The document.write() method writes a string of text to a document stream opened by document.open(). It used to be a way to produce dynamic content on the client side, but, since newer DOM methods and properties (like those above) were introduced, document.write() has been relegated to a quick and dirty means of verifying variables and such. Also, because document.write() writes to the document stream, calling it after the document has been loaded overwrites all of the existing document content!

Content delivered by document.write() is treated exactly the same way by the browser as static HTML content because both are served via the document stream. As such, This JavaScript code would produce a paragraph that is indistinguishable from static HTML markup:

const demoMarkup = `
<p id="testParagraph">
  This is the test <p> element
</p>`;

document.write(demoMarkup);

Using the window.alert() Method

The window.alert() method offers a convenient way to display a modal popup to the user in order to relay an important message. The message’s importance is emphasized by the fact that the popup window opens in the center of the browser viewport and prevents any page interactions until the user dismisses the popup by clicking the OK button.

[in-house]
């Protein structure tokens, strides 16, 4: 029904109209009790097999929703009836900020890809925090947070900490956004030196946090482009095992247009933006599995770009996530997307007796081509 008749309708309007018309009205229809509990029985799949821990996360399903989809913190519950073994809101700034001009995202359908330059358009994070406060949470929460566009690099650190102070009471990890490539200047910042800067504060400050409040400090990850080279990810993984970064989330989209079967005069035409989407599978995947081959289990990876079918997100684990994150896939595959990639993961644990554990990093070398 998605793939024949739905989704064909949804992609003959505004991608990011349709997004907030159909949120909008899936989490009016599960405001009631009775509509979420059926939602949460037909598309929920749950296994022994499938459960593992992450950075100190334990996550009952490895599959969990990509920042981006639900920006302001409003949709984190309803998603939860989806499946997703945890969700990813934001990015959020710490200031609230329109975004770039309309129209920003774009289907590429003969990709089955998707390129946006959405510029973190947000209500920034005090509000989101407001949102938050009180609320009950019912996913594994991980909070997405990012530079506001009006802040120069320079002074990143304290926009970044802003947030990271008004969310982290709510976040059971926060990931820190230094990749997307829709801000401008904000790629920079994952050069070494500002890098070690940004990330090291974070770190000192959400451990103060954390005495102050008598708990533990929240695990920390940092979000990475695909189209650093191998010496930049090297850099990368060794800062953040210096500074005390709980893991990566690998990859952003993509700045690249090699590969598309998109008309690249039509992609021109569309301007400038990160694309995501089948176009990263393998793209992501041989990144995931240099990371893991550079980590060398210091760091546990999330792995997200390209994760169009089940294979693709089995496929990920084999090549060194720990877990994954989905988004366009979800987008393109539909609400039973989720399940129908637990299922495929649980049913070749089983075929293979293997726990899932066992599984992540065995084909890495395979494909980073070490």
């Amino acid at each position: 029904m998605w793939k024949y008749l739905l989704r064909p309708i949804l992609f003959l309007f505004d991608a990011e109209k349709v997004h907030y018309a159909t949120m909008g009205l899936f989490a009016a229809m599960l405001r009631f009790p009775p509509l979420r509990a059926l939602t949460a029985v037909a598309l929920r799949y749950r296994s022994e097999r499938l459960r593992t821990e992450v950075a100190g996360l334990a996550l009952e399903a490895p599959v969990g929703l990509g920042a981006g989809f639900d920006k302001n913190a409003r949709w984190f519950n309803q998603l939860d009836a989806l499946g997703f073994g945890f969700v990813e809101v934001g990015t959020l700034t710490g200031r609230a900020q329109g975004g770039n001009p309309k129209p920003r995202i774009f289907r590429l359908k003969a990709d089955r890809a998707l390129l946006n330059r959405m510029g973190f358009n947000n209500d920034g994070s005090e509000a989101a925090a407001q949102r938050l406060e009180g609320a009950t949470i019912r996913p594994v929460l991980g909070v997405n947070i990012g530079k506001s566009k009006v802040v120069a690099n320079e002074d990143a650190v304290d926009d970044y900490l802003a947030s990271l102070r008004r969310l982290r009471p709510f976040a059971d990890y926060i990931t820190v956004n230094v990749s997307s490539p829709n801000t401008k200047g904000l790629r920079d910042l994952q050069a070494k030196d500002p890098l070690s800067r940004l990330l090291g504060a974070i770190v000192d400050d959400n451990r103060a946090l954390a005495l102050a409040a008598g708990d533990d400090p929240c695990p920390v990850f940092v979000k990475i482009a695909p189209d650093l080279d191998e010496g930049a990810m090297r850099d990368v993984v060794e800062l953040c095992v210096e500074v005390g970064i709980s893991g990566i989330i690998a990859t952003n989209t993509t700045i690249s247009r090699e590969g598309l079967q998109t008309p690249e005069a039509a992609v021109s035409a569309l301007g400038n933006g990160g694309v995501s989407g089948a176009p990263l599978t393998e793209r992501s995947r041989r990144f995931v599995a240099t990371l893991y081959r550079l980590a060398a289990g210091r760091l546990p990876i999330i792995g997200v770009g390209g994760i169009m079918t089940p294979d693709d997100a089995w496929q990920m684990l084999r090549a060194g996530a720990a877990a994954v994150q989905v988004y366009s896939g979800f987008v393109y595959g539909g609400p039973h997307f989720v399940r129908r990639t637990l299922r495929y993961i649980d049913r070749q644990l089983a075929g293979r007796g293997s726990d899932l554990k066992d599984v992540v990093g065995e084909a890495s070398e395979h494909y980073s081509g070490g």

alert(content);

Although it only accepts text as an argument, alert() does faithfully retain whitespace.

 

JavaScript windowAlert tutorial

Also note that the “window.” namespace is not required as the window object is the global scope object.

Using the console.log() Method

Here is a method that is only really used for debugging purposes, as it writes its output to the developer tools console. Unlike the previous methods we have looked at here today, console.log() accepts a variable number of arguments and will gladly take any data type you throw at it, including numbers, objects, and even custom classes.

console.log('content = "', content, '"');

JavaScript tutorial

Final Thoughts on JavaScript Output

This tutorial presented a few ways to provide information to your users, be it variable values, messages, and even dynamic content. To view the working examples, check out the codepen demo.

Read more JavaScript web development tutorials and tips.